“You like, eh? I modeled it after my home in Paghman. Terrible, just terrible.”

“I was there.” Joe spoke to the man for the first time.

“You must be a true hero, eh? A master of the gun, then?” Joe nodded, and waited for the man to leave. The man turned, but just as he was at the doorway, he stopped and spoke without looking back.

“I killed a lot of men in that town. On both sides. It was a terrible time for us, and I had to move to Kabul and work here to support my dying children. I haven't heard from them for about eight months now, and I don’t know what to do with myself.”

“I try to help people when I can.” replied Joe.

“You want to help a stranger? I’ll help you drive the Taliban out of Kabul.” said Nico.

“Alright. I’ll do it.” said Joe. Nico beckoned Joe to follow him. They exited the room and walked back down the stairs into the foyer of the hotel. The two men who were playing Baccarat were arguing, and the bartender was still watching them. Nico and Joe went through the door behind the bar. Down a flight of stairs, Joe discovered an indoor shooting range underneath the hotel.

“It’s my private range. I practice here from time to time. Don’t worry about noise, it’s inaudible under all that sand. You can train here. First off, show me your shooting skills. Step up here.” Nico positioned a target on the far side of the range.

Joe pulled out a revolver with his left hand, and shot six bullets straight into the heart of the dummy. Nico whipped out his own Magnum .45 and shot six bullets at the target. No bullet holes appeared. Joe chuckled.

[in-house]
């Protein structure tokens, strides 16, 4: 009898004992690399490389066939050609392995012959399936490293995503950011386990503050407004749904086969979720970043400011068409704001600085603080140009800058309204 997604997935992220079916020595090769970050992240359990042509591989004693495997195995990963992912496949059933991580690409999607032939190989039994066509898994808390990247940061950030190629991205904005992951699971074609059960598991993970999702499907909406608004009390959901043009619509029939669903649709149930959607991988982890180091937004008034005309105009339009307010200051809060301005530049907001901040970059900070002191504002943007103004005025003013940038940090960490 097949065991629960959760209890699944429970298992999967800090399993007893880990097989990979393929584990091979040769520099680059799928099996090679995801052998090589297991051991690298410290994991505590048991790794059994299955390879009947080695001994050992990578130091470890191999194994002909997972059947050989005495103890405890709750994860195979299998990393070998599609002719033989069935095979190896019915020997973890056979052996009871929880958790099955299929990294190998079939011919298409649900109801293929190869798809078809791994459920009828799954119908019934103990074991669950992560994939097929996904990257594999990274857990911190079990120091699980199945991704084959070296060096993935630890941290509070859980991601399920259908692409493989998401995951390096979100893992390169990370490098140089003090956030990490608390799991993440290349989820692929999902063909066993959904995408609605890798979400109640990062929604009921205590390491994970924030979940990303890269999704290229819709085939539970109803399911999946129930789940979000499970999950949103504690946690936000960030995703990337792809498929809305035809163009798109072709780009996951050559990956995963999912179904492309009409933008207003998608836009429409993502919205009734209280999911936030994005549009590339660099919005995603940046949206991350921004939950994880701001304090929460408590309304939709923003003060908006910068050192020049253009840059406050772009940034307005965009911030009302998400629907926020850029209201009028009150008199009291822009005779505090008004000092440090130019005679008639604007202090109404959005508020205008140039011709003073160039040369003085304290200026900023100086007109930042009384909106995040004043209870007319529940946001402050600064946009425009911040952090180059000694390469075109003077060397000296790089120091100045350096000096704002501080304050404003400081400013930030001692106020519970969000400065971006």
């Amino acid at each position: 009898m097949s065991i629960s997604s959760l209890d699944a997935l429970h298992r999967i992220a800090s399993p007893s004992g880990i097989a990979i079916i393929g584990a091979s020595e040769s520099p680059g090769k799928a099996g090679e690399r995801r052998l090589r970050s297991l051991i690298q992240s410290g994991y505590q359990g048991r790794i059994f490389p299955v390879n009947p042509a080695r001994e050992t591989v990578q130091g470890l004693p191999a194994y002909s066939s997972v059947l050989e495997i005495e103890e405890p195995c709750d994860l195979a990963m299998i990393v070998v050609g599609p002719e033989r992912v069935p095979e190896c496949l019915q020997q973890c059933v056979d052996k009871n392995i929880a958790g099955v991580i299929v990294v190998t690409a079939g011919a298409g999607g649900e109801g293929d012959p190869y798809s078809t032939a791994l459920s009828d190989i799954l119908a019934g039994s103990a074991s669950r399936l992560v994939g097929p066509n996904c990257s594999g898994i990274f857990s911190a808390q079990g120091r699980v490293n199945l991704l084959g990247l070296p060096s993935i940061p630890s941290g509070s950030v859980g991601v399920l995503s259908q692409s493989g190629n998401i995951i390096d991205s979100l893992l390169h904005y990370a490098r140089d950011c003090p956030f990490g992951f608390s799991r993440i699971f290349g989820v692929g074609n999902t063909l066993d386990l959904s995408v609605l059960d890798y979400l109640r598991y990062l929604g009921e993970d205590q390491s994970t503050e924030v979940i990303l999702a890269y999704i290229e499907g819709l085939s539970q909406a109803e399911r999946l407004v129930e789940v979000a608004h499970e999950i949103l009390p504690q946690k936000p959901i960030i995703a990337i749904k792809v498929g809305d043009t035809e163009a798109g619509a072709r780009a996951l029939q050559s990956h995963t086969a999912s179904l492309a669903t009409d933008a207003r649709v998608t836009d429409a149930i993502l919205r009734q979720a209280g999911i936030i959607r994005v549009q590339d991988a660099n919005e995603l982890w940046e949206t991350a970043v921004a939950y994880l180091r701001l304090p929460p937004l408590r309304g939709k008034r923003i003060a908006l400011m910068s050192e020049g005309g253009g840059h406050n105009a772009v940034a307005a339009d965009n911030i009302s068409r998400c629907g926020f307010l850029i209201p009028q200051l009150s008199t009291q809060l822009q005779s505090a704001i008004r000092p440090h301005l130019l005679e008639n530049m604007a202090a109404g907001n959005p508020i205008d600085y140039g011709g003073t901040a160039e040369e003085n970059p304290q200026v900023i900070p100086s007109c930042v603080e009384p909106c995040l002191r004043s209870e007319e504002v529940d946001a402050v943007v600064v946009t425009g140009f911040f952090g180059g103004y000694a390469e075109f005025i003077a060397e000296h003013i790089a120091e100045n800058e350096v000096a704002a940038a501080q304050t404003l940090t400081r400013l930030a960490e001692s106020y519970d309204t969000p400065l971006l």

“Heh, you missed. You are out of touch, old man.”

Nico smiled, and holstered his firearm. “If I missed, then why aren't there any bullet holes in the wall?” Joe pondered for a second, then realized the truth. Nico hadn't missed at all. In fact, he had shot his bullets in the same holes Joe had made.

“Teach me,” pleaded Joe. Throughout the next two weeks, Joe worked hard. He eventually became so accurate, he could shoot the hat off of Nico’s head. One day, as Joe was in the streets running errands for Nico, he ran into the same Taliban roadblock as he had a fortnight earlier.

“Hey! Salaam, friend! Long time, no see, eh!” The blue-eyed soldier laughed to Joe. As Joe was training, he decided he would accept the Taliban’s offer to rob the museum. After all, twenty grand is twenty grand.

“I accept your offer. I’ll help rob this museum. “ said Joe.

“Well, friend, it’s not as easy as that. You have to prove–” he stopped short as Joe drew his weapon and fired six shots. Suddenly, all of the men’s turbans were off their heads and on the ground, untied by the eagle precision of Nico’s training.

“Eh, maybe you get in. We’ll do it tonight, at six. Meet here, okay?” Joe nodded and went on his way.

When Joe arrived back at the hotel, Nico was sitting at the card table, waiting for him.